Young declined to comment after the news was released Nov. 18 whether her vote was the reason Douglas resigned, instead deferring to what she said were Douglas’s wishes to keep her decision private until she could officially announce it.

She said it would be “disrespectful” to comment before Douglas had a chance to formally announce her decision.

The resignation letter did not specifically state that Douglas wished her news to be private, but Young interpreted it that way.

But the release of the news to the public on Nov. 18 made Douglas’s decision very public. And it’s debatable whether her announcement actually was confidential.

Even after I repeatedly asked her to respond to the public news that Douglas had resigned, Young did not wish to comment, except to say this, in an email on Nov. 21:

“I have deep respect for the amount of heart that Tina Douglas has put into the position of Interim Superintendent. At this time, it is not in her or the district’s best interest to speculate on the reasons she made the difficult decision to resign. I will respect her wishes of privacy until the board has had a chance to meet with her to discuss next steps.”

On Young’s Facebook page the following week, she wrote, “This was the one item of the [Nov. 17] agenda that I spent the most time researching and discussing during my board prep meeting.

“Regardless, this is a decision that will have a sizable impact on the new board and I believe they should be a part of the decision making process.”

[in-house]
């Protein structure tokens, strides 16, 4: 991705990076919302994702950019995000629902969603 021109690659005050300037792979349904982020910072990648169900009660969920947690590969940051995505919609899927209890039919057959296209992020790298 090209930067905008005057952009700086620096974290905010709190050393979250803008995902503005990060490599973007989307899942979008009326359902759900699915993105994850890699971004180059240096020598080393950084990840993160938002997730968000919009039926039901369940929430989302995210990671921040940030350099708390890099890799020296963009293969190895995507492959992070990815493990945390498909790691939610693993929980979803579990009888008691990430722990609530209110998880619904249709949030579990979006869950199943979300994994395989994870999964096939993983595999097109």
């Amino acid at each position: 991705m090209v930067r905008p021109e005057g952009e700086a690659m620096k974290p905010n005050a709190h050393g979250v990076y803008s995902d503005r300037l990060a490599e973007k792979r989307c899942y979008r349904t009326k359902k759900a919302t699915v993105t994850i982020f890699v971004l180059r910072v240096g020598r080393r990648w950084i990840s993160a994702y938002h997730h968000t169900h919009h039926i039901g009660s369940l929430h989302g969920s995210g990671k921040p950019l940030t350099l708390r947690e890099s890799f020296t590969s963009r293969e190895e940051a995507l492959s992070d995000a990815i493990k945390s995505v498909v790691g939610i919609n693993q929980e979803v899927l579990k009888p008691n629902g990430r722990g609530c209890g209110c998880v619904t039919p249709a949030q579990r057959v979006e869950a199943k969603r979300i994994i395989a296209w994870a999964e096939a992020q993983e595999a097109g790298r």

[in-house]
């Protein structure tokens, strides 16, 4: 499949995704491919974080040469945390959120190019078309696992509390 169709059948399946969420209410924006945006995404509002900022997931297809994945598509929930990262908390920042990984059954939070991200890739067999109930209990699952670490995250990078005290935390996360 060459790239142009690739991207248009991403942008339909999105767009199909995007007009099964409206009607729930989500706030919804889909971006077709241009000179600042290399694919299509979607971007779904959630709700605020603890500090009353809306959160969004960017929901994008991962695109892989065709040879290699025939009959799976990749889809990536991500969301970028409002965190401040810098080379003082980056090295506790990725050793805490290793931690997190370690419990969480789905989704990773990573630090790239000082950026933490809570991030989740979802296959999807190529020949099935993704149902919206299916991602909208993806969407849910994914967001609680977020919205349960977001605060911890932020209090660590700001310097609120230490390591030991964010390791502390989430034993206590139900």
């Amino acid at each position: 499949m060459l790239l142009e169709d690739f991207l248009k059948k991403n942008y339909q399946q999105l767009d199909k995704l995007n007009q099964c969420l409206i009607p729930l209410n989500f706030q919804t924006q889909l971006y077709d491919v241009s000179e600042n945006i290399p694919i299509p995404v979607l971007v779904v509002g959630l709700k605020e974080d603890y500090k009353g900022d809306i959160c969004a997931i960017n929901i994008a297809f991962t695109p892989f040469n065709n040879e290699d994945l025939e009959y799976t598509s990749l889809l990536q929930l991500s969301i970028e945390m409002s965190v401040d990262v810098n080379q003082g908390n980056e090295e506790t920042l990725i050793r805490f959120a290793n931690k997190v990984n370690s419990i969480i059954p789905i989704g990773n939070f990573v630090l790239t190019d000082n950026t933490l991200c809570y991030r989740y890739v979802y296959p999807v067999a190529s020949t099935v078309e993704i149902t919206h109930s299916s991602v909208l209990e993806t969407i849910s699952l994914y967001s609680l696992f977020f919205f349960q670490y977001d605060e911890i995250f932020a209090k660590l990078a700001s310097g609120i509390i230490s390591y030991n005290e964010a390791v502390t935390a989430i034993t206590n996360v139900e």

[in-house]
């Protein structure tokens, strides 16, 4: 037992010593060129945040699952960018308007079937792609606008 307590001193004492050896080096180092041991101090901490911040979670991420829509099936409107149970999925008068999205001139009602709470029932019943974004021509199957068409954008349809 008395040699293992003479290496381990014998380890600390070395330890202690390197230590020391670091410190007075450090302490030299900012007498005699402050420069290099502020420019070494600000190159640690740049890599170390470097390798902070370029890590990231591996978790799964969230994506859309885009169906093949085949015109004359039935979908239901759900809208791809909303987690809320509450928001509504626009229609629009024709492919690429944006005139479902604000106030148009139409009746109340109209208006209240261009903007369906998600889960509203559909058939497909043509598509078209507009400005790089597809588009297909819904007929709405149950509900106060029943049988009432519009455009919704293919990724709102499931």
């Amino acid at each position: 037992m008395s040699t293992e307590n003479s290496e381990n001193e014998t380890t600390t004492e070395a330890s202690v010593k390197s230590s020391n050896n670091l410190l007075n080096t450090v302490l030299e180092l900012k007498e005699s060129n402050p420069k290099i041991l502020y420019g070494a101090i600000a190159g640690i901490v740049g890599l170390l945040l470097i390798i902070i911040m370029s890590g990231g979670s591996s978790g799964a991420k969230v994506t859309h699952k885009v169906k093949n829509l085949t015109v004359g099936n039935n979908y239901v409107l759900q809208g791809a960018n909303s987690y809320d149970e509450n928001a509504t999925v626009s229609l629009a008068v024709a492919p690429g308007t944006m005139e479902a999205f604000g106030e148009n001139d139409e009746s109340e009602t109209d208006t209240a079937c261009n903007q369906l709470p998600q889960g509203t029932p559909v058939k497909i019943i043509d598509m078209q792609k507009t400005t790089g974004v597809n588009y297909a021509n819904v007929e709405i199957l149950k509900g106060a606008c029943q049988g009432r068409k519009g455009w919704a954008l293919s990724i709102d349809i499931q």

Young stated that she acknowledged that support staff, including Addleman, had helped take up the slack for Douglas in her former position as associate superintendent of business services while Douglas served as interim superintendent.

She said the burden shouldered by all employees in the business services department “definitely needs to be alleviated. At the same time, the priority of the board should always focus on the protections of all employees.”

Young has been very gracious in her emails to me. I don’t always get that from those who see me as a foe.

However, it’s a struggle to understand the inconsistency of her approval to give $3,000 to 2021-2022 employees to reward their work last year, some of whom no long work in the district, but not give a pittance to Addleman to preserve Douglas in her interim superintendent position.

Opinion columnist and education writer Marsha Sutton can be reached at suttonmarsha@gmail.com.

Marsha Sutton is a columnist and presents her opinion. If you disagree or agree with her opinion, we’d like to hear from you. Email your comment to editor@rsfreview.com.

Column: Combines reporting, storytelling and commentary to make a point. Unlike reporters, columnists are allowed to include their opinions. Columnists in the Union-Tribune Community Press are identified clearly to set them apart from news reporters.